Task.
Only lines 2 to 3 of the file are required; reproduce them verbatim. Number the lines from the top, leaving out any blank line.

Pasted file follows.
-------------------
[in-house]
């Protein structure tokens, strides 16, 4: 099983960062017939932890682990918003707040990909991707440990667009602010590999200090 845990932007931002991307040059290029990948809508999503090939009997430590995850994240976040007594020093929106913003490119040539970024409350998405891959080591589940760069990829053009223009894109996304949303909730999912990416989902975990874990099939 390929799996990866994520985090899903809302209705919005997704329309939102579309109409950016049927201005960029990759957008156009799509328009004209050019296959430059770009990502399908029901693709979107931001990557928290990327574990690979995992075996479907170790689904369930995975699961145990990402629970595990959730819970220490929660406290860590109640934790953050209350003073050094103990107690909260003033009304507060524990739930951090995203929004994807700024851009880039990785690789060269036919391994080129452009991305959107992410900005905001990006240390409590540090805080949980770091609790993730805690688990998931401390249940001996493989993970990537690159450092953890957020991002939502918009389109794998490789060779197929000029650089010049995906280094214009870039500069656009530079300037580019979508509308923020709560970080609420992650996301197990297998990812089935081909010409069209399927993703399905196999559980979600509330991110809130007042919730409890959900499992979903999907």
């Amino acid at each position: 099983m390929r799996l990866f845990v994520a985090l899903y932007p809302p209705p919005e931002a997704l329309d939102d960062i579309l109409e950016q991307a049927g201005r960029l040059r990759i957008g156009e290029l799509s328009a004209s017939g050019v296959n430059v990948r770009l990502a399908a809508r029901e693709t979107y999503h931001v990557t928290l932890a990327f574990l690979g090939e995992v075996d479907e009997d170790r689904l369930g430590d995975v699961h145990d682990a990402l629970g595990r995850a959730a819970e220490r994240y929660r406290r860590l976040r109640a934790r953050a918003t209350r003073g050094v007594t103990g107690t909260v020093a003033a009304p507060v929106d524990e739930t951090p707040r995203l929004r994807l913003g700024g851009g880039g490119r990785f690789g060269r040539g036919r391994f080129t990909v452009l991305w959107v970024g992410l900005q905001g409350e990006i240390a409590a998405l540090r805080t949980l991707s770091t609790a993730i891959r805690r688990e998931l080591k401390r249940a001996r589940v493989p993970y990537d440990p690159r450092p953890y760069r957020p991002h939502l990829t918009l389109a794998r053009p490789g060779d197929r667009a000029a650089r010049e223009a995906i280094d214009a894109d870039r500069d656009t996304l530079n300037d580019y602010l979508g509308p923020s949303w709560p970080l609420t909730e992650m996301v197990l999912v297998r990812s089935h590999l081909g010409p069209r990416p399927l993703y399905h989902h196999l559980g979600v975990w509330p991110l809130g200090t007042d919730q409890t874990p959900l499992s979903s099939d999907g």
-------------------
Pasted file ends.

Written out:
């Protein structure tokens, strides 16, 4: 099983960062017939932890682990918003707040990909991707440990667009602010590999200090 845990932007931002991307040059290029990948809508999503090939009997430590995850994240976040007594020093929106913003490119040539970024409350998405891959080591589940760069990829053009223009894109996304949303909730999912990416989902975990874990099939 390929799996990866994520985090899903809302209705919005997704329309939102579309109409950016049927201005960029990759957008156009799509328009004209050019296959430059770009990502399908029901693709979107931001990557928290990327574990690979995992075996479907170790689904369930995975699961145990990402629970595990959730819970220490929660406290860590109640934790953050209350003073050094103990107690909260003033009304507060524990739930951090995203929004994807700024851009880039990785690789060269036919391994080129452009991305959107992410900005905001990006240390409590540090805080949980770091609790993730805690688990998931401390249940001996493989993970990537690159450092953890957020991002939502918009389109794998490789060779197929000029650089010049995906280094214009870039500069656009530079300037580019979508509308923020709560970080609420992650996301197990297998990812089935081909010409069209399927993703399905196999559980979600509330991110809130007042919730409890959900499992979903999907």
């Amino acid at each position: 099983m390929r799996l990866f845990v994520a985090l899903y932007p809302p209705p919005e931002a997704l329309d939102d960062i579309l109409e950016q991307a049927g201005r960029l040059r990759i957008g156009e290029l799509s328009a004209s017939g050019v296959n430059v990948r770009l990502a399908a809508r029901e693709t979107y999503h931001v990557t928290l932890a990327f574990l690979g090939e995992v075996d479907e009997d170790r689904l369930g430590d995975v699961h145990d682990a990402l629970g595990r995850a959730a819970e220490r994240y929660r406290r860590l976040r109640a934790r953050a918003t209350r003073g050094v007594t103990g107690t909260v020093a003033a009304p507060v929106d524990e739930t951090p707040r995203l929004r994807l913003g700024g851009g880039g490119r990785f690789g060269r040539g036919r391994f080129t990909v452009l991305w959107v970024g992410l900005q905001g409350e990006i240390a409590a998405l540090r805080t949980l991707s770091t609790a993730i891959r805690r688990e998931l080591k401390r249940a001996r589940v493989p993970y990537d440990p690159r450092p953890y760069r957020p991002h939502l990829t918009l389109a794998r053009p490789g060779d197929r667009a000029a650089r010049e223009a995906i280094d214009a894109d870039r500069d656009t996304l530079n300037d580019y602010l979508g509308p923020s949303w709560p970080l609420t909730e992650m996301v197990l999912v297998r990812s089935h590999l081909g010409p069209r990416p399927l993703y399905h989902h196999l559980g979600v975990w509330p991110l809130g200090t007042d919730q409890t874990p959900l499992s979903s099939d999907g």